Thursday, May 22, 2008

I amused a fellow space advocate yesterday when I told him I was taking a break from all my space stuff to read some science fiction. I was only partly kidding. Book reading does relax me, and yes, I was reading science fiction, but it was not about space. Or rather, it was not set in space or primarily concerned with space. However, Larry Niven and Jerry Pournelle, being two of the giants in the SF field, would be remiss if space didn't show up somewhere.

So if Oath of Fealty isn't about space, what IS it about? Set in the near future (the book was written in 1980), Niven and Pournelle describe the dramatic possibilities of a structure called an arcology. What, exactly, is an arcology? Put simply, it is an entire city enclosed within one building. The concept was invented by Paolo Soleri, an architect and protege of Frank Lloyd Wright. In the story, a large conglomerate takes advantage of an urban riot in Los Angeles, which leaves a large stretch of land burned out and dilapidated, to build Todos Santos ("All Saints" en espaƱol).

The most important aspect of Todos Santos to its designer, Tony Rand, is that it was designed to be independent of the city around it. In essence, Rand thinks of Todos Santos as a starship. In addition to this drive for self-sufficiency, the "Saints" have established a semi-feudal culture, with oaths of fealty (loyalty) given to the arcology's adminstrator and its society in return for round-the-clock surveillance and protection from the world outside Todos Santos. Alas, the "outside world" the authors describe is not far different from our own, with the things to be protected from including bureaucratic regulations, crime, and taxes. The organization running TS pays the citizens' taxes, helps them get started in business, and provides a safe, high-technology society in which to raise families.

There are, of course, people who might reject such a structure or lifestyle. These individuals are represented by the FROMATEs ("Friends of Man and the Earth"), who would be called eco-terrorists today. The Fromates occasionally perform raids on TS, everything from disturbing the peace to pouring LSD into the water to actually setting off bombs. The story centers on this conflict and the tensions between TS and the poorer city of Los Angeles around it.

Normally, in a Niven-Pournelle collaboration, we get a healthy dose of lecturing (courtesy of Dr. Pournelle, whose brain I envy). However, while the authors are swift to defend the arcology on quality of life and cultural grounds, they say surprisingly little about the ecological impacts or benefits of TS. And that's surprising, since eco-terrorists are primarily motivated by ecological issues.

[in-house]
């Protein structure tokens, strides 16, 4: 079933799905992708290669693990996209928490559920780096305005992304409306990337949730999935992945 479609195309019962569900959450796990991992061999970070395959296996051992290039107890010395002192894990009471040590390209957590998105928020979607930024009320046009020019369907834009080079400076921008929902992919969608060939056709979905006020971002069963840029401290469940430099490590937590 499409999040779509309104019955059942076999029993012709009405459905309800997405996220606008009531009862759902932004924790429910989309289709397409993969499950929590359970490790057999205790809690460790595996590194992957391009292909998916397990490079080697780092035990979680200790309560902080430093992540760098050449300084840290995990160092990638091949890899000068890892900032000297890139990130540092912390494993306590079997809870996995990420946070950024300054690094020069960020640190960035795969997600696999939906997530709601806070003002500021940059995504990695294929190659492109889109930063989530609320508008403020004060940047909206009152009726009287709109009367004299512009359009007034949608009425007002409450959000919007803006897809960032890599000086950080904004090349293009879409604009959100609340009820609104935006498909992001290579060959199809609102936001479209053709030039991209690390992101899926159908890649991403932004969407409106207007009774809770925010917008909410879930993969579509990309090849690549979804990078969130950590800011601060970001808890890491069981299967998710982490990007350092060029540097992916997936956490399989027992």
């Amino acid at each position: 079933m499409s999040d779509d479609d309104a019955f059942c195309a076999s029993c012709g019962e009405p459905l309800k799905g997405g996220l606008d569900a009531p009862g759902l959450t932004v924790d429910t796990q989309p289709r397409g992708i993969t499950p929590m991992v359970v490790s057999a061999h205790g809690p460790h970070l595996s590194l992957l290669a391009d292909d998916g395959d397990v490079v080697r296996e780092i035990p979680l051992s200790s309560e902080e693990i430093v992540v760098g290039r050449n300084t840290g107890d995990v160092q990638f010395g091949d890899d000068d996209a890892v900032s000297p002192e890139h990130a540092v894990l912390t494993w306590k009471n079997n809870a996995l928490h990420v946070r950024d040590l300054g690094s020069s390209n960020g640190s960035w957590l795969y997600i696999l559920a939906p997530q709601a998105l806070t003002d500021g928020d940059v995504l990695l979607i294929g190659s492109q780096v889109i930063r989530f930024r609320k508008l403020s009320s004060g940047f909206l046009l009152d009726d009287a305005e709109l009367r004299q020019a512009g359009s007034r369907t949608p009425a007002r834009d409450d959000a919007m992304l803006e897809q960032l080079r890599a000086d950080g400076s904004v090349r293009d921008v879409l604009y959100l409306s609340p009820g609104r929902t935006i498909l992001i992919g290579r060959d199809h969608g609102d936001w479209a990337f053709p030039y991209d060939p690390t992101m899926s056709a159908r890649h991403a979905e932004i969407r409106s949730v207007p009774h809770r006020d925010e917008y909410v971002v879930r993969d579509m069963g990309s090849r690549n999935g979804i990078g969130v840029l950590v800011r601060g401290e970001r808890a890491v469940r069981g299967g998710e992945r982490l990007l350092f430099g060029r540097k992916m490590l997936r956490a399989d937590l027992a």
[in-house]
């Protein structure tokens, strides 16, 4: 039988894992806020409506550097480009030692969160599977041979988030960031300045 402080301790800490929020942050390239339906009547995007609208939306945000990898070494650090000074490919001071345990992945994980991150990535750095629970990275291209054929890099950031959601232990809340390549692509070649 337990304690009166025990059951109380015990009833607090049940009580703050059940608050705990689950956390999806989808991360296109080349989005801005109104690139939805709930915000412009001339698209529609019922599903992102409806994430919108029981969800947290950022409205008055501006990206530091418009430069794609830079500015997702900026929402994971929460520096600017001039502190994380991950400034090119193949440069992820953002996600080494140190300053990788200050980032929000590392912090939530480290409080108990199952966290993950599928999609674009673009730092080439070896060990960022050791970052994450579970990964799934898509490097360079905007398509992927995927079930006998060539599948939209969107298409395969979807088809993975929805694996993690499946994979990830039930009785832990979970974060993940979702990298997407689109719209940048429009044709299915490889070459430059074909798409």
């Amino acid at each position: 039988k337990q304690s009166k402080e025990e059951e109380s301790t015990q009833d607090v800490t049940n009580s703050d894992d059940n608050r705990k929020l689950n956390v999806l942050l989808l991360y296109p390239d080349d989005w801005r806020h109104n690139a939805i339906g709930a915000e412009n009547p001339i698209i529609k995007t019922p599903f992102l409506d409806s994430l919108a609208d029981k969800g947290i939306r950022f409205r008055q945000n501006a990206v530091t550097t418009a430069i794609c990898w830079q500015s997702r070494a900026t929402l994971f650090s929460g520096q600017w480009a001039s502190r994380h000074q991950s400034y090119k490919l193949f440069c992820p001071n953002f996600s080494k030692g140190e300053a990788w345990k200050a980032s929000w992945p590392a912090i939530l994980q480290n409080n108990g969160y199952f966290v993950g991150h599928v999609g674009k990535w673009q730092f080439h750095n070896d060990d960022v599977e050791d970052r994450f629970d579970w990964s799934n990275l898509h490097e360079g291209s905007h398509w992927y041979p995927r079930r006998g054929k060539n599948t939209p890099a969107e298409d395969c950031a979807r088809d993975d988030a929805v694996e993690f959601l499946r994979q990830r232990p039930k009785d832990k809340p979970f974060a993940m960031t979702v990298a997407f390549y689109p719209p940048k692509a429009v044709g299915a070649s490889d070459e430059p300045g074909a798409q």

Arcosanti is Paolo Soleri's prototype arcology, which was begun in the Arizona desert and has never been completed, but began as an ecological project. For example, this quotation from the Arcosanti website would have sufficed:
An arcology would need about two percent as much land as a typical city of similar population. Today’s typical city devotes more than sixty percent of its land to roads and automobile services. Arcology eliminates the automobile from within the city. The multi-use nature of arcology design would put living, working and public spaces within easy reach of each other and walking would be the main form of transportation within the city.
That sort of argument might have provided a better technical grounding for the advantages of Todos Santos.

On a storytelling level, Oath of Fealty is brisker, less ambitious, and has fewer characters to keep track of than Lucifer's Hammer. It's a little more fun as well. For instance, to discourage or mock "jumpers" who climb to the roof of TS to jump off, Tony Rand added a high-dive board. One guy backs away from the board, and Rand says, "Call it evolution in action," a catchphrase that repeats from there on. There is a bit of a social Darwinist attitude to the "Saints," which explains its popularity; the Saints are unashamedly upscale people, sort of like the folks that populate gated communities today. They pay for their security/comfort, and they expect it to be delivered. They don't have much love or patience for regular Angelinos, and the feeling is mutual.

Oath of Fealty is interesting to me because the whole concept of an arcology is just cool. Could it be done today? Undoubtedly. Will it be done? Consider this: if you added several levels of apartments to the top of the Mall of America, you'd have a close approximation of Todos Santos. The "Town Center" developments sprouting up around the country are also similar: small, contained shopping areas with upscale housing nearby. If you've got all the necessities of life (via stores) nearby, you need not ever leave your neighborhood.

There's also the question of industrial feudalism: are we approaching such a state, with aristocrats in "high castles" and the lower classes outside the walls looking in? I'd say we are. It might not be the ideal situation, but that depends on what your ideal is. Do you like stability? Medieval feudalism was stable for 800 years (~500-1300 A.D.). Laissez-faire capitalism lasted about a century in the U.S. and UK (1776-1893). After that, it mutated into welfare-state capitalism. Industrial feudalism as Niven/Pournelle describe it would allow for some freedom of movement and advancement through capitalist endeavors, but would be kept in check by constant surveillance. A lot of the current generation is used to cameras everywhere--perhaps that wouldn't be such a great stretch. In any case, Oath of Fealty offers the reader an easy-to-read story and an insight into another way of life. That's why SF fans read what they read.

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